I’d heard about Boxing Day for years, but never bothered to look it up. I just now did and apparently at one point it was a day when public servants went around to houses extorting tips? Is this true and is this still the case today if so? Because I find it creepy as hell if it is.
Nah, Boxing Day is when the gentry would box up gifts they didn’t want and give them to the help. No more, no less
Oh, man. I thought everybody went to boxing matches or watched on tv. Kinda like football in America. Ignorance fought.
I always thought it was a day after Christmas when servants got to go home and bring a box of food and luxuries. Am I mistaken?
the servants worked on Christmas as do I.
In Australia at least this public servant does not prowl the town extorting tips, but it seems like a good idea for Xmas 2019. Its a public holiday and most Australians who are not forced to work are usually in a post-Christmas coma, the weather outside nudging 30 deg C, watching the cricket or start of the Sydney-Hobart yacht race and wondering how soon they can get rid of unwanted presents and eating leftover ham and pudding.
In Canada, Boxing Day is a public holiday and a big shopping day as well, like Black Friday. i know someone who works at Best Buy in Toronto and the early shift employees are going in at 2 AM to prepare for a 6 AM opening and doorbuster sales.
Thank you! All of the explanations given sound far, far better than the bit I read about public servants extorting money. Talk about creepy… Can you imagine the guy who read your gas meter coming around asking for a tip?
A black Friday type day or a day where you give your servants your leftovers both sound far better
Old Gods’ sake, it’s *not *extortion, and to those of us for whom it’s a longstanding custom, there’s absolutely *nothing *creepy about it. It’s a social nicety, is all. The bin men aren’t going to stop picking up your bin if you didn’t give them a Christmas box. But they might ring your bell and remind you the next time you forget to put out your bin, if you did.
It’s when the charity box in the church is opened and the money given to the poor.
In Ireland it is not referred to as Boxing Day, but St Stephen’s Day.
This is not a universal UK tradition. It is in fact capricious and arbitrary.
I think it’s a fun tradition. What do you put IN the Christmas box?
Public servants? As in people who work for the local council? No. Servants getting gifts from their master, more likely. Although of course people don’t have servants any more in any true sense of the word.
So it’s now just an extra bank holiday, with sales starting for all those people who aren’t already sick of shopping. Which it turns out is loads.
I , on the other hand, took the dog and friends for a bracing country walk followed by pints in the pub. Much more civilized.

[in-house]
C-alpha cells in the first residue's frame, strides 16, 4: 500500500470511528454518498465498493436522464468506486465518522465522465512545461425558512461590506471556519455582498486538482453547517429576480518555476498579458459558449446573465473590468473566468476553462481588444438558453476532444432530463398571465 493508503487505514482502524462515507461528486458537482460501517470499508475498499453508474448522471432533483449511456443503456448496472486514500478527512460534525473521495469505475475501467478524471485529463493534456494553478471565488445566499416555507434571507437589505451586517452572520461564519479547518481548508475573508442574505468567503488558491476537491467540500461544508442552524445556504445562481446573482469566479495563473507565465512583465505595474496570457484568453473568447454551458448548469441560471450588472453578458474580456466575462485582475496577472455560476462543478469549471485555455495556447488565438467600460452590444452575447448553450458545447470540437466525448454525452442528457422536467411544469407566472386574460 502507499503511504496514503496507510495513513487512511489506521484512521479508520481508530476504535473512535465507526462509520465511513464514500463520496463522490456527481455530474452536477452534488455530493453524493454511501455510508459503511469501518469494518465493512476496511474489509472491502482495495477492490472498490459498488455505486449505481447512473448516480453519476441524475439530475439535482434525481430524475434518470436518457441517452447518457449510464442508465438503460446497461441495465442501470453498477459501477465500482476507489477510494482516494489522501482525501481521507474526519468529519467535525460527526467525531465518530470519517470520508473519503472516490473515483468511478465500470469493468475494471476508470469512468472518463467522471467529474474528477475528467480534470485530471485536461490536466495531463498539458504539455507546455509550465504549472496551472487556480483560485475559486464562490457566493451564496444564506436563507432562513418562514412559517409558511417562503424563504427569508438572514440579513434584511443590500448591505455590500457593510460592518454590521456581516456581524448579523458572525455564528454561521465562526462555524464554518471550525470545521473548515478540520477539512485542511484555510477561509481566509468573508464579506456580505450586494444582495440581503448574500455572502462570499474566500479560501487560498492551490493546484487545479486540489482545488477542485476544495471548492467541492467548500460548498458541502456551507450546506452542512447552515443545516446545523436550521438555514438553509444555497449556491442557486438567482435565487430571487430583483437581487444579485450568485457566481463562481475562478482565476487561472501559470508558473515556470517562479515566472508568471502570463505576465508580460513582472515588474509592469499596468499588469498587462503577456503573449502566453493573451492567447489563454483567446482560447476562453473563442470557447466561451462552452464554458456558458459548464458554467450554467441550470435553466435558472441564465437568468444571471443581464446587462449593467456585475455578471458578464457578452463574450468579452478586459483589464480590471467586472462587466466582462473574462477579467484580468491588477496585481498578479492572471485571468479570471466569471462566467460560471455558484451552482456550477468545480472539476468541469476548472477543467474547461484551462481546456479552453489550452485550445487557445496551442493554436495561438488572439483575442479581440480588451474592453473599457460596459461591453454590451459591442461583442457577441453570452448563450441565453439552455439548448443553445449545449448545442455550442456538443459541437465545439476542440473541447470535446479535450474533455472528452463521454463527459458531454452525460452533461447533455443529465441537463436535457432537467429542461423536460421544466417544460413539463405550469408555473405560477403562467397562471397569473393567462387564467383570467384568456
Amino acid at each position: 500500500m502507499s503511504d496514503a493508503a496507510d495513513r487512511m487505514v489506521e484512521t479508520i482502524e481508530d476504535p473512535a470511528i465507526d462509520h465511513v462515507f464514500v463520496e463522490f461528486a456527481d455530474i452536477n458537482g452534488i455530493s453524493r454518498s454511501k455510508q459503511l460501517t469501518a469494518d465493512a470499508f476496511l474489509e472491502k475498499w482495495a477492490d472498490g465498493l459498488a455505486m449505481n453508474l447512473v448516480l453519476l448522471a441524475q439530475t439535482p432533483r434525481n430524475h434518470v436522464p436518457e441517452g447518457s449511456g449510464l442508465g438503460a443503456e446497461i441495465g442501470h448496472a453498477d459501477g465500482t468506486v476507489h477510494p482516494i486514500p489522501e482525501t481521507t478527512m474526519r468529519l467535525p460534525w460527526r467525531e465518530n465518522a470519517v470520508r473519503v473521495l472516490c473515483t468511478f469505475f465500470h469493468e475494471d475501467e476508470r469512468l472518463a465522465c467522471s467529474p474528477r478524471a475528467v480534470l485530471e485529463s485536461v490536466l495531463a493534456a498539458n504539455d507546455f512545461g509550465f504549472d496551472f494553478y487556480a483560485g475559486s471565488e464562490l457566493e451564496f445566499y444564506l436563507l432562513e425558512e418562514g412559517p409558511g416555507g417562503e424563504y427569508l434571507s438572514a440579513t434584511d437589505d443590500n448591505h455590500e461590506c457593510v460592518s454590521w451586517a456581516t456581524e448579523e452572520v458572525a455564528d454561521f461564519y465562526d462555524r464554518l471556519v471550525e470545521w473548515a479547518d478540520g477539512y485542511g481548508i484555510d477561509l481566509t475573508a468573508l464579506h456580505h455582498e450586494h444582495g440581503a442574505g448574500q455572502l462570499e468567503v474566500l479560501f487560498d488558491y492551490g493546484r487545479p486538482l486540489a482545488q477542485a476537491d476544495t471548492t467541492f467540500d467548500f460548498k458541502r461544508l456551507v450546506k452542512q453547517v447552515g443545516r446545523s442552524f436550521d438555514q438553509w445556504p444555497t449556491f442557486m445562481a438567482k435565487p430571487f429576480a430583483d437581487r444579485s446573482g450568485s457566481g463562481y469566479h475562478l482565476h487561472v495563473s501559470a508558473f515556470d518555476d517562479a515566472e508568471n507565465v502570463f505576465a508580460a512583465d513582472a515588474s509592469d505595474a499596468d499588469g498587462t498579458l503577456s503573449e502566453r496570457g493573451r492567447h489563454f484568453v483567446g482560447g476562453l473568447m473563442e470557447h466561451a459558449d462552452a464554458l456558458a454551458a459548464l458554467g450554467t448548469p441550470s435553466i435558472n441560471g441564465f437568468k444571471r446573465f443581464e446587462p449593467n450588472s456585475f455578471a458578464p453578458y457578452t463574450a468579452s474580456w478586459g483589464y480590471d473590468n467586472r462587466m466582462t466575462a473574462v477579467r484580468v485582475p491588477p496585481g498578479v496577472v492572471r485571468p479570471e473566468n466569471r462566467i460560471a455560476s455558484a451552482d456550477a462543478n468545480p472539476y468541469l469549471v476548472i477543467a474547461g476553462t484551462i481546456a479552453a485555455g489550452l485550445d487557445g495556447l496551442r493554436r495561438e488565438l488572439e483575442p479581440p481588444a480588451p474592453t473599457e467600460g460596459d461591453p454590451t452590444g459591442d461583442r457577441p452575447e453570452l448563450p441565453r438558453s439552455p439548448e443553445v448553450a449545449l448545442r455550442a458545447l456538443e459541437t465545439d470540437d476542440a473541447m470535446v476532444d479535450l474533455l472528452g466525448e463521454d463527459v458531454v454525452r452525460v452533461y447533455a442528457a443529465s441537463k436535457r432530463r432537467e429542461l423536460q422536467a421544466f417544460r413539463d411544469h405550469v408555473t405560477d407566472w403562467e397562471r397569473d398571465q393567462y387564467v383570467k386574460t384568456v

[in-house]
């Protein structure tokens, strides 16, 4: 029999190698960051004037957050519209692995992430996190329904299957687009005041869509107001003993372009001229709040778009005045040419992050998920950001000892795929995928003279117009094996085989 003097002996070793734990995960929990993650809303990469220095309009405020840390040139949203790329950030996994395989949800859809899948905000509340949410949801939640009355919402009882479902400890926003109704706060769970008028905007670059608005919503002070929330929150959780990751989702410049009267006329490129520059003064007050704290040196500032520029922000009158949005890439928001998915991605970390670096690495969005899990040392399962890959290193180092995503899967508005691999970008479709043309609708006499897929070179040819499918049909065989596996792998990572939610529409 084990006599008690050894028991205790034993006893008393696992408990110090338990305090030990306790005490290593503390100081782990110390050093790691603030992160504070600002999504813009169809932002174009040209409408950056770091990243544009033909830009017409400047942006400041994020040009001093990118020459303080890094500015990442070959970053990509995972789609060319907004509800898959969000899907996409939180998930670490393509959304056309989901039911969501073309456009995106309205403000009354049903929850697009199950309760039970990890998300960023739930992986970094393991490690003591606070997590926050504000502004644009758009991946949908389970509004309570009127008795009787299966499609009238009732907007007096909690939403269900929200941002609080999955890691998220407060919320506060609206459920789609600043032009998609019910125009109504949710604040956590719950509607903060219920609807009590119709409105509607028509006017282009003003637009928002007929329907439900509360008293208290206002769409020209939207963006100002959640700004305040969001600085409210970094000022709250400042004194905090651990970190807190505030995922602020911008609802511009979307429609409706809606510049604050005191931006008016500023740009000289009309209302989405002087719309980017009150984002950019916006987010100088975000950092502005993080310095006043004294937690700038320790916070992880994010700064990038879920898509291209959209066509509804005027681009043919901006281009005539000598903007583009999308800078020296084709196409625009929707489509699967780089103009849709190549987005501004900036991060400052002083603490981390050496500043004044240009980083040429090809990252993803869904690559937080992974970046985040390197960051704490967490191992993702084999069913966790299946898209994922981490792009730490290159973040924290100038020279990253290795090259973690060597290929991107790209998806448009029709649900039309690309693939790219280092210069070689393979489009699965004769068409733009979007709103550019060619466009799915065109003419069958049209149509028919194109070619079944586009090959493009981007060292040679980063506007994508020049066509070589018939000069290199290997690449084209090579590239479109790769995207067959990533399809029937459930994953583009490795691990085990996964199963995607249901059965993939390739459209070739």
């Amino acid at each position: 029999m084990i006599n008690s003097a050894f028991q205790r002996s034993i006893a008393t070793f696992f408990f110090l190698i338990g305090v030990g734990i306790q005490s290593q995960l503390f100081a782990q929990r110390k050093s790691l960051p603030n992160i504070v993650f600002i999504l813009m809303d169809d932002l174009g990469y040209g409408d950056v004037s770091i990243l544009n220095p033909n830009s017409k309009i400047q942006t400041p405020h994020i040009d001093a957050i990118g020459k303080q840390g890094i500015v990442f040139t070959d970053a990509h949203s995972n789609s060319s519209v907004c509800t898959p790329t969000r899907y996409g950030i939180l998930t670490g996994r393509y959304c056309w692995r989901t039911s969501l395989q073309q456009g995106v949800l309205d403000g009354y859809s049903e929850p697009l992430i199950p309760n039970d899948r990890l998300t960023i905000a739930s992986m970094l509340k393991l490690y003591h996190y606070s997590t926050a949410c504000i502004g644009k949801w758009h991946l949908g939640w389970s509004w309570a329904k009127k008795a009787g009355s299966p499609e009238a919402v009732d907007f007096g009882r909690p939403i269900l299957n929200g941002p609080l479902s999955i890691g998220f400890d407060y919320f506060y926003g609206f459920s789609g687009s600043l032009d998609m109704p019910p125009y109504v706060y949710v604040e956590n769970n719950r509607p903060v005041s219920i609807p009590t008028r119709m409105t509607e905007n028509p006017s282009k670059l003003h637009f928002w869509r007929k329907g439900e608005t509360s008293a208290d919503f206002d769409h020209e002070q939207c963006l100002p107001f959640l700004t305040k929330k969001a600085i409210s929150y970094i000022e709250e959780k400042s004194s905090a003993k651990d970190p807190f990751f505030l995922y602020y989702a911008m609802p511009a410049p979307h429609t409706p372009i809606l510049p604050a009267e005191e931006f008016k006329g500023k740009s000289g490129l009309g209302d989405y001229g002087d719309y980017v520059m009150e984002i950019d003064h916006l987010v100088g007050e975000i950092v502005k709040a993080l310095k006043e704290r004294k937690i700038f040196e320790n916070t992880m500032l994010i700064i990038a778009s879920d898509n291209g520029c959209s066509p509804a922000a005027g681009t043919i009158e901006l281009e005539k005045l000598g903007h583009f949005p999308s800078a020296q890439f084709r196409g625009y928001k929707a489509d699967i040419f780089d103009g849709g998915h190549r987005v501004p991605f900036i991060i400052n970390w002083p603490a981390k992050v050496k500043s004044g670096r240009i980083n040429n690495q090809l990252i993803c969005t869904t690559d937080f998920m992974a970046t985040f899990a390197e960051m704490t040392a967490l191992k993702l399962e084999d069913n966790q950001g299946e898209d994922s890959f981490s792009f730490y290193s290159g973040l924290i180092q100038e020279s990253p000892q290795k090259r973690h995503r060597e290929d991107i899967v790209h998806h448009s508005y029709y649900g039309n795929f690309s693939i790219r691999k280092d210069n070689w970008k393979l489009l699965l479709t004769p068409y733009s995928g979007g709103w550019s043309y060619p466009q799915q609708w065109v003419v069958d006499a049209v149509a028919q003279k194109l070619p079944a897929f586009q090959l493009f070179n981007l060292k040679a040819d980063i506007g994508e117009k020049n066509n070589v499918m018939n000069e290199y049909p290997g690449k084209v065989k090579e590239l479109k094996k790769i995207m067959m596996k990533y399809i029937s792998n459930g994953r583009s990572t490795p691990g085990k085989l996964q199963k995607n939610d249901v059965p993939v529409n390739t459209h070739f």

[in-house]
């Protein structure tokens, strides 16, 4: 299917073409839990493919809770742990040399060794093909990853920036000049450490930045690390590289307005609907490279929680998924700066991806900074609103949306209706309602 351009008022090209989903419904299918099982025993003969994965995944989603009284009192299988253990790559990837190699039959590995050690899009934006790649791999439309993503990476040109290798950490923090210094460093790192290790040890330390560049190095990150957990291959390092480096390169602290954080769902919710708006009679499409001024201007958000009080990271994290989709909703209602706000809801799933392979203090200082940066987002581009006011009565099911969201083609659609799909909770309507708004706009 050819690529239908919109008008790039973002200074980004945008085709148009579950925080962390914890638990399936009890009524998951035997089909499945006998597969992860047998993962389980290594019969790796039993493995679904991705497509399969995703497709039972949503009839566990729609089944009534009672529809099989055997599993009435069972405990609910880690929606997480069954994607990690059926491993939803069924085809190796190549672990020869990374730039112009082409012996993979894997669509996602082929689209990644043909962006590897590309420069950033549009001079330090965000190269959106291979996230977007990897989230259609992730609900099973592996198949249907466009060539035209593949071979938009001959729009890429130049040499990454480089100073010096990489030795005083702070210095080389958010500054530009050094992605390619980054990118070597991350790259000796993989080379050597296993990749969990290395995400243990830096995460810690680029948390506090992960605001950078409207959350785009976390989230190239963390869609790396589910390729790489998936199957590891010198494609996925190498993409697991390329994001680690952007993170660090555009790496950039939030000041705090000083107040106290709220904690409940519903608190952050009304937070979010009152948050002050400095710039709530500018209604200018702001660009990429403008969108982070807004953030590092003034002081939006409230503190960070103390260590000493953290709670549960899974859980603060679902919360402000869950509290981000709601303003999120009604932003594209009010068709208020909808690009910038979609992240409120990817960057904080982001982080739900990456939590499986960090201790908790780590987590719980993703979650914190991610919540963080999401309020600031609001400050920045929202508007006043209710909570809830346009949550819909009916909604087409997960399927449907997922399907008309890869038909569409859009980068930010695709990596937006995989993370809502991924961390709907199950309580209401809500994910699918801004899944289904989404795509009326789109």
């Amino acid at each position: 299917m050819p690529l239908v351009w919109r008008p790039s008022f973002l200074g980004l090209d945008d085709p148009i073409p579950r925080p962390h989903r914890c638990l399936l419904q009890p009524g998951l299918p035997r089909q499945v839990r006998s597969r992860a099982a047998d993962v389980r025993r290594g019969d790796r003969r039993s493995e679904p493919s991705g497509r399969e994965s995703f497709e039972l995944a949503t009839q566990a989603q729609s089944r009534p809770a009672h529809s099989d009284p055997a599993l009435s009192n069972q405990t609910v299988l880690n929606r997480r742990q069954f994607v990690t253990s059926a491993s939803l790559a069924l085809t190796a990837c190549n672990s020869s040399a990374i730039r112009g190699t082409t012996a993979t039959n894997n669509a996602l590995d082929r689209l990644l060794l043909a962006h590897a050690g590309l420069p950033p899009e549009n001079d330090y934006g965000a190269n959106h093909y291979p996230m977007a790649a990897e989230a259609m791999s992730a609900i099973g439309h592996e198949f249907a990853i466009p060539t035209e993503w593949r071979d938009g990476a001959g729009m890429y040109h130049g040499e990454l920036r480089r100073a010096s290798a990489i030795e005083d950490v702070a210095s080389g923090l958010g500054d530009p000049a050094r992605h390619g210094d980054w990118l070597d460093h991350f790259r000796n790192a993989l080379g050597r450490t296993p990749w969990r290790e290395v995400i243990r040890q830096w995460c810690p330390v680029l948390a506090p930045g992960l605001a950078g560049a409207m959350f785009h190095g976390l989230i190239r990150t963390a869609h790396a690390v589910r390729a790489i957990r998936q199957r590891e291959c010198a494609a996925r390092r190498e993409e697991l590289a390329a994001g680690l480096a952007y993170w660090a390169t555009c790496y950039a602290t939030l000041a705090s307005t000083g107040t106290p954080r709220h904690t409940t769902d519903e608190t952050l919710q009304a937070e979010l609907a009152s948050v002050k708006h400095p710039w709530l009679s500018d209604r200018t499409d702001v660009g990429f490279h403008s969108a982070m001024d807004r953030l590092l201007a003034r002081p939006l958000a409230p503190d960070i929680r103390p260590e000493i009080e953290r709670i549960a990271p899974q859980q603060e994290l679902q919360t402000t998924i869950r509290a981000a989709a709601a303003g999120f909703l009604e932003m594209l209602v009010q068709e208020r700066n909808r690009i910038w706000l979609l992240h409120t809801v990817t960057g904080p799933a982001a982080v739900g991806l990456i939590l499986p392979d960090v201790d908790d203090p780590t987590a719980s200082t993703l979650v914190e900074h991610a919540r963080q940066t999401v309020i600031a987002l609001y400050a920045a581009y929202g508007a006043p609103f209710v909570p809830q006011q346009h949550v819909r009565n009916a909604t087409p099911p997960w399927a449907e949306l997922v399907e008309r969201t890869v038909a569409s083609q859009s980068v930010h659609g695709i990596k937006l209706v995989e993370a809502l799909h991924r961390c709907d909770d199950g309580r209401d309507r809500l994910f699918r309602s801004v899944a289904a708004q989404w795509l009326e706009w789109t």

I mis-understood the reference to public servants [what we call civil servants, govt employees in Australia].
There is a tradition, far less common now of leaving a few bottles of beer for the bin-men, the postie and other workers.
Money and mince pies, in our case.
In South Africa, it’s definitely public servants - binmen, postladies and the guy who sweeps our street.
Are you guys sure you have the name right and it’s not Box Day?
I always love that holiday
When I was very young in the early 60s, my parents gave Boxing Day tips to the various people who delivered every day - the milkman, the postman, the newspaper boy… probably the binmen, too, maybe the coalman, even if they didn’t come by that day; they’d be tipped a little on their first post-Christmas visit. I don’t remember how much the tips were, but they were probably 5/- or 10/- or so. (i.e. 25p or 50p in current coinage but it was almost 60 years ago I’m talking about)
It had been the normal thing to do as my own parents grew up (early to mid-20C Scotland), but when we moved in 1962 I think we stopped doing it and it’s almost unheard of now.
I was a paper girl in Edinburgh in the early '80s and I …think?..maybe?..I got some Christmas tips. Not enough to make a lasting impression on me obviously! But I don’t recall it being linked to Boxing Day specifically (and there were houses that only got the weekend paper - obviously those ones would have had to just go for whatever day was closest) and I’m quite sure it was only a few people, if that. But of course a custom that includes the milkman and the paper kids is really geared at delivery people, not at government employees, as such. Workers in service occupations.
These days the number one association for Boxing Day is of course - CRICKET!
And what a snooze fest the test at the MCG has been! The other two games are much more interesting.
So I’d never heard of the boxing day tradition of going to other houses to pick up boxes, growing up in Britain (leaving tips for binmen etc. But not going round soliciting for them)
But then I was talking to my in-laws from the British Caribbean this boxing day. And it is totally a tradition there. Though the boxes would have treats like fruit and candy, not cash. More like Halloween.